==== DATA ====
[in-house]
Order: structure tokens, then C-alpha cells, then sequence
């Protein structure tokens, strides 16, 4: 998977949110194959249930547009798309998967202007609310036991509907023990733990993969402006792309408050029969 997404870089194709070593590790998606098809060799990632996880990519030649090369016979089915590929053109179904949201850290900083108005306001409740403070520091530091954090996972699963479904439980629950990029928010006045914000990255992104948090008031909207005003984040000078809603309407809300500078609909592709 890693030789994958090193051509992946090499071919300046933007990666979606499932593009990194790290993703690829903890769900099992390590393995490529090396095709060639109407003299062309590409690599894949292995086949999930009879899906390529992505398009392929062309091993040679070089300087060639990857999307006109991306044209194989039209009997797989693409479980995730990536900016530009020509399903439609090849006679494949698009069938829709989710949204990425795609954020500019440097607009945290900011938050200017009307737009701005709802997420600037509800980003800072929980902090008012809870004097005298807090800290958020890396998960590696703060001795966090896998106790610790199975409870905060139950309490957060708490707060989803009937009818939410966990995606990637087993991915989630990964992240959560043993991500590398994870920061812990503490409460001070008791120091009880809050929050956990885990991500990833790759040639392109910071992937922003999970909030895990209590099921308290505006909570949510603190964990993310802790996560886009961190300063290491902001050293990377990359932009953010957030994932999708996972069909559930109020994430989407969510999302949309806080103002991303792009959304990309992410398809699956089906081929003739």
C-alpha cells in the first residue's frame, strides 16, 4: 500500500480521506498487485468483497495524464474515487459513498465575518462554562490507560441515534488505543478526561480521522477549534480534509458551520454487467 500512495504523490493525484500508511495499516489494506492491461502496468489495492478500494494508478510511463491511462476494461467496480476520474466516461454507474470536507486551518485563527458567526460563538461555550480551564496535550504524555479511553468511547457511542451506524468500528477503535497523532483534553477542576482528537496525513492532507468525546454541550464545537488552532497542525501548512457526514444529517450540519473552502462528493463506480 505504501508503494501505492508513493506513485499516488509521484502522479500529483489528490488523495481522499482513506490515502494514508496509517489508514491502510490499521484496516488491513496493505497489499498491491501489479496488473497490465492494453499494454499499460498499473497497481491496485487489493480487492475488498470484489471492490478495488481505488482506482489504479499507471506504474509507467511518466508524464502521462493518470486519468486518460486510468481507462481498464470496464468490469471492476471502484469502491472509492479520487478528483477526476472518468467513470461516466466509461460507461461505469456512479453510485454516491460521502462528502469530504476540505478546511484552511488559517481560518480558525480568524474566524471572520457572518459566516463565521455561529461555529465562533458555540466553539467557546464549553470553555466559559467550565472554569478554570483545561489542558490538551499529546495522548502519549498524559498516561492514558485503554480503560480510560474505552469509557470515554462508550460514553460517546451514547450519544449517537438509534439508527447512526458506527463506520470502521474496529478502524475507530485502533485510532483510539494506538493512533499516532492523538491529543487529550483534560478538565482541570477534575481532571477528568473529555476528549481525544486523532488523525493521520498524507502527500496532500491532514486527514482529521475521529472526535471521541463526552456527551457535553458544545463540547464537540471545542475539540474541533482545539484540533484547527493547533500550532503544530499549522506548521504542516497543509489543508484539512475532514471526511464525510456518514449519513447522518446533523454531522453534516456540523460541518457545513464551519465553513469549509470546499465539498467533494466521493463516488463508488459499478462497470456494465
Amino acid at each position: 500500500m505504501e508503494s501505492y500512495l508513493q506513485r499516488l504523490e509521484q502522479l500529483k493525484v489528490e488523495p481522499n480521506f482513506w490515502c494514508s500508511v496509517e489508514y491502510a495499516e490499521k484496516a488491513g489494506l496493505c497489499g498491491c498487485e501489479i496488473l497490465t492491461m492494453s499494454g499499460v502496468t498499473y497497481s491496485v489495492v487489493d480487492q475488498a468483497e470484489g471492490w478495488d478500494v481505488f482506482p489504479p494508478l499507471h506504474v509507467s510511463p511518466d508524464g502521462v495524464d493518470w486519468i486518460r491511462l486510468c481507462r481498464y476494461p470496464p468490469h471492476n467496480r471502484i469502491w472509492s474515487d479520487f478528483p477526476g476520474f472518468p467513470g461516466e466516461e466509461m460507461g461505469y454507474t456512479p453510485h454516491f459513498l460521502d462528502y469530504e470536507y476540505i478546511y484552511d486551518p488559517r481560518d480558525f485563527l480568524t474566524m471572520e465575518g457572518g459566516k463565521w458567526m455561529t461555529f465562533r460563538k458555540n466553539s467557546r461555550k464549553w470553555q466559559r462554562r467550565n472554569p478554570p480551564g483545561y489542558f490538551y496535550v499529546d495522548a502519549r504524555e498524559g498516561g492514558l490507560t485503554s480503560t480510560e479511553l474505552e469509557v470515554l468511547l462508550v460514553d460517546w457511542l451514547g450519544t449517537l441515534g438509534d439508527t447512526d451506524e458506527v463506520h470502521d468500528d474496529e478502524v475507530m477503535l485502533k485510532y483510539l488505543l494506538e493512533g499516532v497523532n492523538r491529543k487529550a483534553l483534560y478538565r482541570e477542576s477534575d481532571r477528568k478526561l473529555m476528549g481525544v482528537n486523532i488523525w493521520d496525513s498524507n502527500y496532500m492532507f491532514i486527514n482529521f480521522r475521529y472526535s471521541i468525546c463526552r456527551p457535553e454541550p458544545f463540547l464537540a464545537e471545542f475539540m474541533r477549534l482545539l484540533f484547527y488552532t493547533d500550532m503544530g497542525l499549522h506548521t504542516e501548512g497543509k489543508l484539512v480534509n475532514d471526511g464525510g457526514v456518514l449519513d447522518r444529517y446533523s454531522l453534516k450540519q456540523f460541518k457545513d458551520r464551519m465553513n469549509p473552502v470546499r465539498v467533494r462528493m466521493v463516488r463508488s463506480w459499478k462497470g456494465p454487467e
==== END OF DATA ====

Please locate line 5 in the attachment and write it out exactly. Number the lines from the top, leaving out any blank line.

Amino acid at each position: 500500500m505504501e508503494s501505492y500512495l508513493q506513485r499516488l504523490e509521484q502522479l500529483k493525484v489528490e488523495p481522499n480521506f482513506w490515502c494514508s500508511v496509517e489508514y491502510a495499516e490499521k484496516a488491513g489494506l496493505c497489499g498491491c498487485e501489479i496488473l497490465t492491461m492494453s499494454g499499460v502496468t498499473y497497481s491496485v489495492v487489493d480487492q475488498a468483497e470484489g471492490w478495488d478500494v481505488f482506482p489504479p494508478l499507471h506504474v509507467s510511463p511518466d508524464g502521462v495524464d493518470w486519468i486518460r491511462l486510468c481507462r481498464y476494461p470496464p468490469h471492476n467496480r471502484i469502491w472509492s474515487d479520487f478528483p477526476g476520474f472518468p467513470g461516466e466516461e466509461m460507461g461505469y454507474t456512479p453510485h454516491f459513498l460521502d462528502y469530504e470536507y476540505i478546511y484552511d486551518p488559517r481560518d480558525f485563527l480568524t474566524m471572520e465575518g457572518g459566516k463565521w458567526m455561529t461555529f465562533r460563538k458555540n466553539s467557546r461555550k464549553w470553555q466559559r462554562r467550565n472554569p478554570p480551564g483545561y489542558f490538551y496535550v499529546d495522548a502519549r504524555e498524559g498516561g492514558l490507560t485503554s480503560t480510560e479511553l474505552e469509557v470515554l468511547l462508550v460514553d460517546w457511542l451514547g450519544t449517537l441515534g438509534d439508527t447512526d451506524e458506527v463506520h470502521d468500528d474496529e478502524v475507530m477503535l485502533k485510532y483510539l488505543l494506538e493512533g499516532v497523532n492523538r491529543k487529550a483534553l483534560y478538565r482541570e477542576s477534575d481532571r477528568k478526561l473529555m476528549g481525544v482528537n486523532i488523525w493521520d496525513s498524507n502527500y496532500m492532507f491532514i486527514n482529521f480521522r475521529y472526535s471521541i468525546c463526552r456527551p457535553e454541550p458544545f463540547l464537540a464545537e471545542f475539540m474541533r477549534l482545539l484540533f484547527y488552532t493547533d500550532m503544530g497542525l499549522h506548521t504542516e501548512g497543509k489543508l484539512v480534509n475532514d471526511g464525510g457526514v456518514l449519513d447522518r444529517y446533523s454531522l453534516k450540519q456540523f460541518k457545513d458551520r464551519m465553513n469549509p473552502v470546499r465539498v467533494r462528493m466521493v463516488r463508488s463506480w459499478k462497470g456494465p454487467e